Word Similarity Using Trigrams

Without a trigram index, it is practically impossible to search the possibilities unless we manually search through the possibilities. So let's see how we can create a trigram index.

CREATE EXTENSION pg_trgm;

Once this extension is enabled, we can do fuzzy searches like below.

Similarity Search
Similarity Search

The SIMILARITY function returns what is called a score. We can adjust this score according to the matches we need. The default score is 0.3 And if we are not worried about the score, then we can use the below shorthand.

SELECT * FROM storm_events WHERE event_type % 'Drot'

Which is the same as the above query. The documentation for this is pretty extensive, and the extension has a lot of other neat functions. We will see how to speed up such queries using an index later in this section.

Levenshtein Matching

The Levenshtein distance is the distance between two words, i.e., the minimum number of single-character edits required for both the strings/words to match. To use this functionality, we need to enable another extension called fuzzystrmatch.

CREATE EXTENSION fuzzystrmatch;

Let's match all of the even types which have a Levenshtein distance of less than 4 from the same string drot.

SELECT * FROM storm_events WHERE levenshtein(event_type, 'Drot') < 4
Levenshtein distance match
Levenshtein distance match

Notice that we also get the results pertaining to the event type Heat.

Phonetic Match

The fuzzystrmatch extension has another cool feature where we can search for text which does not have similar spelling but sounds the same.

SELECT DISTINCT(event_type) FROM storm_events WHERE DIFFERENCE(event_type, 'he') > 2

This will give us all events sounding like he.

Phonetic Match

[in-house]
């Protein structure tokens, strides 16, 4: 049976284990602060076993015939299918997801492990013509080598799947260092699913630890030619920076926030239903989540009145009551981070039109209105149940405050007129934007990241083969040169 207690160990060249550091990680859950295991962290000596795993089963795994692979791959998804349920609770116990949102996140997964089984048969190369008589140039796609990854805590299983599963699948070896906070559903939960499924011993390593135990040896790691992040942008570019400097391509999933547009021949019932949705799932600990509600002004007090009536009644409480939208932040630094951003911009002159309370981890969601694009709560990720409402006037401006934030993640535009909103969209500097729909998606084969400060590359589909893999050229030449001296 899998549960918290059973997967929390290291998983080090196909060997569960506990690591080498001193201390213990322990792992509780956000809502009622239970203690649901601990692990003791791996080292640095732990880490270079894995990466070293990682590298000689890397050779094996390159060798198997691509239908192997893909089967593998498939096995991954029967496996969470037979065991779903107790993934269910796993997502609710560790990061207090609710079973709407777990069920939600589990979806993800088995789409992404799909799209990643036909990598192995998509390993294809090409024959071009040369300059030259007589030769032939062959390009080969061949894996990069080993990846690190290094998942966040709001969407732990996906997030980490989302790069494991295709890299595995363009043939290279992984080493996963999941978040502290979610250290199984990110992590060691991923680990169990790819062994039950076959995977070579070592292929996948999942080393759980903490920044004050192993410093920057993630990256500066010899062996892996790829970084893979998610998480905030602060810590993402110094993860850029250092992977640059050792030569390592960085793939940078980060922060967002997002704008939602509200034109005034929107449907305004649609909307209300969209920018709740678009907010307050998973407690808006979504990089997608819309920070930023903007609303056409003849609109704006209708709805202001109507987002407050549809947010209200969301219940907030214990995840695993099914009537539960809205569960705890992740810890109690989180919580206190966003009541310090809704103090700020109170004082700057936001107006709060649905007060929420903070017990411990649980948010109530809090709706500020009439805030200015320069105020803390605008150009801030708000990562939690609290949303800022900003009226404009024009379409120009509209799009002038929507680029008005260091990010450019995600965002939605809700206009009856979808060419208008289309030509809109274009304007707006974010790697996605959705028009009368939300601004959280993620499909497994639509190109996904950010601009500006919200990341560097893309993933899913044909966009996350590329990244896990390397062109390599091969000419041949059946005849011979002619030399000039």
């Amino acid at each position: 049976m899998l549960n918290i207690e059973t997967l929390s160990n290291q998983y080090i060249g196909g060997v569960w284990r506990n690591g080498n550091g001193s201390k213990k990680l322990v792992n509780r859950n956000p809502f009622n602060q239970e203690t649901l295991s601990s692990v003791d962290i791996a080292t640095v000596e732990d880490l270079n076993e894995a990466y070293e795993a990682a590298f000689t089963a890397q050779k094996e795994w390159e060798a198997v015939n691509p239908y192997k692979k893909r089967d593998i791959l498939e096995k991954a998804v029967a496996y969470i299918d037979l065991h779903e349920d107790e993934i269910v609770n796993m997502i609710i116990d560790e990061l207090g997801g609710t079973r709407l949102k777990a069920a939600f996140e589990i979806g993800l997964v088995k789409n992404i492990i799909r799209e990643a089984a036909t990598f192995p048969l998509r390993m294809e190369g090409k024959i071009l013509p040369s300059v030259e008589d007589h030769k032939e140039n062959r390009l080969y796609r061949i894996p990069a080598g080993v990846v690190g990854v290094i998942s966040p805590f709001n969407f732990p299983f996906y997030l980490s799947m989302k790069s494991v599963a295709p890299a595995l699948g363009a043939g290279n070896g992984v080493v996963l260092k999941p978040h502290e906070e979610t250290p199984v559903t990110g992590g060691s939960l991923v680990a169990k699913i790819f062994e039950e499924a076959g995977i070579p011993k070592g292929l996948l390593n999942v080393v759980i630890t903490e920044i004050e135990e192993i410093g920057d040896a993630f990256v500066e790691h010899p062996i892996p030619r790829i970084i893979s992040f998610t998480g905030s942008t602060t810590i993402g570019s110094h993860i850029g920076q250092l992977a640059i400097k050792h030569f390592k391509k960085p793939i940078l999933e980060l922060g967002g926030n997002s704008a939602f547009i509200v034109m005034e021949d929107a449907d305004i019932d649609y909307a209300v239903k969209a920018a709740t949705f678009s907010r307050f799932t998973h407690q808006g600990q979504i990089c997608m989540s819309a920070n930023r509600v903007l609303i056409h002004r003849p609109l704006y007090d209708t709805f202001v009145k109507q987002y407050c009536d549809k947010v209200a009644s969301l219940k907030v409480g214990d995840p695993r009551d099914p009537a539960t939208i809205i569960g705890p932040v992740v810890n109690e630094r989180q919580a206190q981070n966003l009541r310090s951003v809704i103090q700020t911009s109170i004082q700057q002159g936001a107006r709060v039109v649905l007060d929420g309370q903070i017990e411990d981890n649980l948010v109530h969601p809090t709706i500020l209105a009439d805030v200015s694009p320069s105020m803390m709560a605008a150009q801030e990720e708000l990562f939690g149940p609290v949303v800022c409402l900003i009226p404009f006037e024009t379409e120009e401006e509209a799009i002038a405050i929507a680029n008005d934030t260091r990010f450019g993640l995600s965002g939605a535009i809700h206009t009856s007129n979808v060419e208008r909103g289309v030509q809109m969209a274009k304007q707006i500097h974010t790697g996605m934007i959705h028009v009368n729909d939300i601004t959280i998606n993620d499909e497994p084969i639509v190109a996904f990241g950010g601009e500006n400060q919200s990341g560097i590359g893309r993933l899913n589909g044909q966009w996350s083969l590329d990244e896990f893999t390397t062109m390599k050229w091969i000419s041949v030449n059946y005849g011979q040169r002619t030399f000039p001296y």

Phonetic Match

Indexing for Faster Speed

There are specialized indexes that we can use to speed up our trigram queries.

CREATE INDEX trgm_idx on storm_events using gin(event_type gin_trgm_ops);
GIN Index Speedup
GIN Index Speedup

We can see a significant speedup. However, the query takes slightly longer since there are a lot of rows returned (5160).

Postgres Fuzzy Search Tradeoffs

PostgreSQL has a lot of advanced extensions and indexes to speed up the same. But one should keep in mind that these have their own limitations in terms of speed and might not work with languages other than English/multi-byte encoding, such as UTF-8. However, these fill the critical gap where the functionalities mentioned are necessary, but we cannot go for a full-fledged search solution such as Solr/Elastic Search.

Closing Thoughts

Let's summarize what we have learned thus far:

  • Direct string match.
  • Pattern ops for LIKE and Regex queries.
  • Trigram fuzzy search.
  • Levenshtein Matching.
  • Phonetic Match.

There are a lot more capabilities with regards to search that we haven't seen in this article, such as Full-text search for text, ts_vector and jsonb data types which will be explored in an upcoming article.

JOIN the Arctype Newsletter
Programming stories, tutorials, and database tips every 2 weeks

Spread the word

Keep reading